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Many Christians have experienced “mountaintop moments,” or what some would call “spiritual highs.” Some people run after these moments, longing to feel emotionally close to God, while others shy away from these experience-driven moments, the thrill of which often fades a few days after the encounter.
Whether you love or cautiously approach these experiences, I want to show you how God uses mountaintop moments for His glory and our good.
Mountaintop moments touch the divine.
When we eat something delicious, we let everyone know by sighing with contentment. When we watch the climax of an emotional movie or listen to a beautiful soundtrack, we can be moved even to tears.
What is that?
The subject of each of these experiences is an expression of beauty. When our soul is moved—whether because of history, interest, or human nature—the response is worship. To worship is to be human.
For this reason, I believe having emotional encounters with God is not to be shunned. To stifle emotions in relation to God is to repress a response to beauty from the very Author of beauty. Encountering God should elicit more of an emotional response than any other experience, not less.
When we feel emotionally drawn toward an object, person, or experience, intimacy and trust is built. The existence of mountaintop moments shows me that God desires intimacy with me. He desires intimacy with you. He wants you to feel overwhelmed with joy and awe in encountering Him so that our trust in Him is built.
When we experience God through mountaintop moments, we experience a higher reality.
Now, I don’t want to sound too spiritual here, so hear me out. When Peter, James, and John encountered the transfigured Jesus on the mountaintop (Mark 17), did they see a part of Jesus that wasn’t there before? In a sense, yes and no.
Their only earthly or sensual understanding of Jesus was as a man, but on the mountain they saw glory that had been His for eternity past and is for eternity future.
In the same way, mountaintop moments allow us to see a glimpse of God as He is. He never changes; we simply encounter a part of Him that we don’t usually get to see. As my friend and artist Eric Samuel Timm said, “God doesn’t get spiritual highs.”
Mountaintop moments carry us into the valley.
“But,” some might protest, “those who always and only seek a spiritual experience have useless spirituality.” It is true in some respects to quote, “He was so heavenly minded he was no earthly good.” But that’s not the full picture.
“If you read history,” C. S. Lewis wrote, “you will find that the Christians who did most for the present world were just those who thought most of the next…. It is since Christians have largely ceased to think of the other world that they have become so ineffective in this.”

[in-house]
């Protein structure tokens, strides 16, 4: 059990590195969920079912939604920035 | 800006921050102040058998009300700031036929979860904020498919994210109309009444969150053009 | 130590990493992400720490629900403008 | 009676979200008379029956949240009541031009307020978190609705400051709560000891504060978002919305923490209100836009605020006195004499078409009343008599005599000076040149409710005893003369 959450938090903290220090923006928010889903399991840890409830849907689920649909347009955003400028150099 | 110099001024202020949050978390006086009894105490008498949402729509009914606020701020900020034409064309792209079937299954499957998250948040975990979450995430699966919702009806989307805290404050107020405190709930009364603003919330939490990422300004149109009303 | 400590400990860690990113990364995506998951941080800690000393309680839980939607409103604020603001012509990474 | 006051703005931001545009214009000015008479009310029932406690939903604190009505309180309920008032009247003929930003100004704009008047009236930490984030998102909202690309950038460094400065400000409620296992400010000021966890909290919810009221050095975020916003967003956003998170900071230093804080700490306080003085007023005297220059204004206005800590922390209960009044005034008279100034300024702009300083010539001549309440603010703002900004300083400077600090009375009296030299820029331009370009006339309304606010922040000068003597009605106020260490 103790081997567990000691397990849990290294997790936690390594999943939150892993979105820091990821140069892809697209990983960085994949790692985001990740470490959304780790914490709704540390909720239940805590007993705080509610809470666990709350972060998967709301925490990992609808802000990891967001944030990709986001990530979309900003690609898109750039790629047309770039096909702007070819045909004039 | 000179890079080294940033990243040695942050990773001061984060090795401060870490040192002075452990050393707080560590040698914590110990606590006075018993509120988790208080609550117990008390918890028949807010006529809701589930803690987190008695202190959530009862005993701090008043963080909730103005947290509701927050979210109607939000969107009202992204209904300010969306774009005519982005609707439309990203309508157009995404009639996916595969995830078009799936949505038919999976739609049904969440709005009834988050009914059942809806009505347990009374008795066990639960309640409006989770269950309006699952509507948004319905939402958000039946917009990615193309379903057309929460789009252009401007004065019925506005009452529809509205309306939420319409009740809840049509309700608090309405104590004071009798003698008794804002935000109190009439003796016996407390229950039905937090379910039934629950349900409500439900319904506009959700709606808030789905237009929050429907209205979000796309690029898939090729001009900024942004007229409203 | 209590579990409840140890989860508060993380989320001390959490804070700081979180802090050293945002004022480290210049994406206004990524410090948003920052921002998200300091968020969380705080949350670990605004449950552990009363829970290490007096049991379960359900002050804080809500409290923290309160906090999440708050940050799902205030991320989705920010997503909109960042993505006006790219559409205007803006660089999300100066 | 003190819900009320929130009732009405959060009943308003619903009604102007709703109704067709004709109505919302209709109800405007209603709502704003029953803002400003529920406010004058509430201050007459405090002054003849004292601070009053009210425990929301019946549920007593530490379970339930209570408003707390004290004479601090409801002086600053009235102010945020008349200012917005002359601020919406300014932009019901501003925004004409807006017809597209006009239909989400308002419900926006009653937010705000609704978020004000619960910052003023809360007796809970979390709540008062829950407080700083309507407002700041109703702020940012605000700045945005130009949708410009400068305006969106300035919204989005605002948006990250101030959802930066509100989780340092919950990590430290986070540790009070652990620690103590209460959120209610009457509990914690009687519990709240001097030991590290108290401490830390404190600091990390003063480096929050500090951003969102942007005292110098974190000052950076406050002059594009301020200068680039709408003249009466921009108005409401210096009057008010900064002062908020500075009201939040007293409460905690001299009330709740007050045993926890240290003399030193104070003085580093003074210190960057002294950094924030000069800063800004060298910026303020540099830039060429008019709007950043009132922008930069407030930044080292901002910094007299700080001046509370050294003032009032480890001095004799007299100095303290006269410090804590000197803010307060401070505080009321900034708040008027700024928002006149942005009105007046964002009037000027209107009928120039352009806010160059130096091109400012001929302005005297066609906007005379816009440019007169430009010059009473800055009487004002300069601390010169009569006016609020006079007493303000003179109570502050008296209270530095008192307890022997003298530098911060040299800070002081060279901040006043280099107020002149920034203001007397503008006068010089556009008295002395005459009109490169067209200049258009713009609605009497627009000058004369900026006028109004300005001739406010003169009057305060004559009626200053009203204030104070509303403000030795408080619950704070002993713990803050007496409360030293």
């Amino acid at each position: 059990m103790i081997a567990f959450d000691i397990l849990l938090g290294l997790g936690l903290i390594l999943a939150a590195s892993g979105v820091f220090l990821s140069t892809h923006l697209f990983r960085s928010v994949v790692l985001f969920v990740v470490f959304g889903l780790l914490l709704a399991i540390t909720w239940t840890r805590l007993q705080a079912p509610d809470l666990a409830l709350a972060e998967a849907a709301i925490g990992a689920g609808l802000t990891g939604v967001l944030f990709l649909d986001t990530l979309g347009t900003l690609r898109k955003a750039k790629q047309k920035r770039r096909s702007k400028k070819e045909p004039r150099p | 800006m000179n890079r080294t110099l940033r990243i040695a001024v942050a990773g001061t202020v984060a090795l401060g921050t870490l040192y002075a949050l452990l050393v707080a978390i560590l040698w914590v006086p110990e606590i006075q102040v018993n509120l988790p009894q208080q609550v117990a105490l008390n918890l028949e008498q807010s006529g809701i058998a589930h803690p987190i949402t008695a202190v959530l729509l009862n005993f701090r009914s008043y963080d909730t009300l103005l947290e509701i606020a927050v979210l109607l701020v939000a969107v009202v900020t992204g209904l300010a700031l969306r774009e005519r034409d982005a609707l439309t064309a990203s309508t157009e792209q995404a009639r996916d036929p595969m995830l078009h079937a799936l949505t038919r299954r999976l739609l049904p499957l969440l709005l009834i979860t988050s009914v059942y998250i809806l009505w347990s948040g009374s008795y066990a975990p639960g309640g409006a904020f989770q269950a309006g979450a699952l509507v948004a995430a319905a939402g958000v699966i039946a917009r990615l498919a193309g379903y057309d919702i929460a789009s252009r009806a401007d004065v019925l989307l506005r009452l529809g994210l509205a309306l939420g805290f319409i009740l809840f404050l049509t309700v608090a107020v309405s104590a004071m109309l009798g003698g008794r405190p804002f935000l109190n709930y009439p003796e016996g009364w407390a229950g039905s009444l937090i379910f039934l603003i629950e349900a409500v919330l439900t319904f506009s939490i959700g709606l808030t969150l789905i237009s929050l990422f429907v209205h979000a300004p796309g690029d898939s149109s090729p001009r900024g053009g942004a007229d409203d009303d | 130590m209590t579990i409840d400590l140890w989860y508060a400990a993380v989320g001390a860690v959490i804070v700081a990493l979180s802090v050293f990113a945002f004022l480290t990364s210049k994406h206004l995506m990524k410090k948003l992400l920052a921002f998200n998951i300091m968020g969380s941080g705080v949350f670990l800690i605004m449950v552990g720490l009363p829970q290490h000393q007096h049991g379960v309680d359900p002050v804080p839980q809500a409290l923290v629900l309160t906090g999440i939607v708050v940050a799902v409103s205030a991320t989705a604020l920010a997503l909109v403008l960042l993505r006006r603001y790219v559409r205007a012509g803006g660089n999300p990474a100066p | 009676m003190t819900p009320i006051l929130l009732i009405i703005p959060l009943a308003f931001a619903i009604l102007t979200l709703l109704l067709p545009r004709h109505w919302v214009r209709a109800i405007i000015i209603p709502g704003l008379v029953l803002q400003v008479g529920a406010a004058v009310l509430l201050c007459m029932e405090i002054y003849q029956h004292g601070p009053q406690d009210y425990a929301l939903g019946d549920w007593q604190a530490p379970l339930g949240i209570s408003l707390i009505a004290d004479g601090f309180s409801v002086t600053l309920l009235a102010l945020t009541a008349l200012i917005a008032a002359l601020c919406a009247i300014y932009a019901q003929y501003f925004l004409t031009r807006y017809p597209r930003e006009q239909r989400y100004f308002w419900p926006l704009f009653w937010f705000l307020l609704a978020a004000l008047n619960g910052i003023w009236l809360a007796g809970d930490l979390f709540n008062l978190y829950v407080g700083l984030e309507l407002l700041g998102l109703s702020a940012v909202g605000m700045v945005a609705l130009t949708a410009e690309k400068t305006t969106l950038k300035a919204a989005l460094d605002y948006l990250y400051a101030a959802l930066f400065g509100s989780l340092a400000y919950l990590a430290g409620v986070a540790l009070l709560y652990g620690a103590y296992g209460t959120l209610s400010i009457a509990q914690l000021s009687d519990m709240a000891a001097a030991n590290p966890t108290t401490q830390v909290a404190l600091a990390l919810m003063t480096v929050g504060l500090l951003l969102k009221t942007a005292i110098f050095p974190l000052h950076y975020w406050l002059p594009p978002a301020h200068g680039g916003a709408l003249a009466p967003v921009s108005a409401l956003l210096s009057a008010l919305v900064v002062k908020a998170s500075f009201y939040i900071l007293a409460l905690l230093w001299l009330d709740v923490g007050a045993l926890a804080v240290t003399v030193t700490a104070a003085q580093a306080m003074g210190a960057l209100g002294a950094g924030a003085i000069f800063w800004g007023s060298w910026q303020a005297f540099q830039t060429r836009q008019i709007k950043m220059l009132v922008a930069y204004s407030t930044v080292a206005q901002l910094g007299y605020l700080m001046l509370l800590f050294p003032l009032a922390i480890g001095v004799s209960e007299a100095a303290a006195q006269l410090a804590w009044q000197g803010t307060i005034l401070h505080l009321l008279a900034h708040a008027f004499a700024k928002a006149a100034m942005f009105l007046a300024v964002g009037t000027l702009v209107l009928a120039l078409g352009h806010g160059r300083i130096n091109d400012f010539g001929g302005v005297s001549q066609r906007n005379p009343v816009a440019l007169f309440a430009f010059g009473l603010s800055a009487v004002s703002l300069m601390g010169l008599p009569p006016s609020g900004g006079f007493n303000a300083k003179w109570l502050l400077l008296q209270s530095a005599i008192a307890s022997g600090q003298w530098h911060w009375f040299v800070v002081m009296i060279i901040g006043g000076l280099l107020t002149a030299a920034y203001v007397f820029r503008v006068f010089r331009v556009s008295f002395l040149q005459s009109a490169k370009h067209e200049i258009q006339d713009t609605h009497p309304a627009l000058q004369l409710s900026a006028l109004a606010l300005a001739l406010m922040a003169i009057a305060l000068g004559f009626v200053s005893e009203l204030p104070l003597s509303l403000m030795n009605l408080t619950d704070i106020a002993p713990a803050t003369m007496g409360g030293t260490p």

How does the transfiguration end? First, a cloud appears, and a voice says from the cloud, “This is my Son, whom I love. Listen to him” (Mark 9:7)! Then, the part we don’t often tie with it, Jesus and His three friends descend from the mountain, into the valley where a father is waiting for Jesus with his demon-possessed boy.
See, God made us for heaven. But not yet.
I’ve never read anyone express this better than Oswald Chambers. The truth is, this entire post has just been a set up for the most powerful quote I’ve ever heard about experiencing God. You won’t regret reading this. From October 1 of My Utmost for His Highest:
We have all experienced times of exaltation on the mountain, when we have seen things from God’s perspective and have wanted to stay there. But God will never allow us to stay there. The true test of our spiritual life is in exhibiting the power to descend from the mountain. If we only have the power to go up, something is wrong. It is a wonderful thing to be on the mountain with God, but a person only gets there so that he may later go down and lift up the demon-possessed people in the valley (see Mark 9:14-18). We are not made for the mountains, for sunrises, or for the other beautiful attractions in life— those are simply intended to be moments of inspiration. We are made for the valley and the ordinary things of life, and that is where we have to prove our stamina and strength. Yet our spiritual selfishness always wants repeated moments on the mountain. We feel that we could talk and live like perfect angels, if we could only stay on the mountaintop. Those times of exaltation are exceptional and they have their meaning in our life with God, but we must beware to prevent our spiritual selfishness from wanting to make them the only time.
You were made for mountaintop moments—and the valley. God wants more for your life than an aesthetic experience; He wants to draw you close and make you like Jesus. What we experience on the mountaintop gives the valley purpose, and what we experience in the valley makes the mountaintop glorious.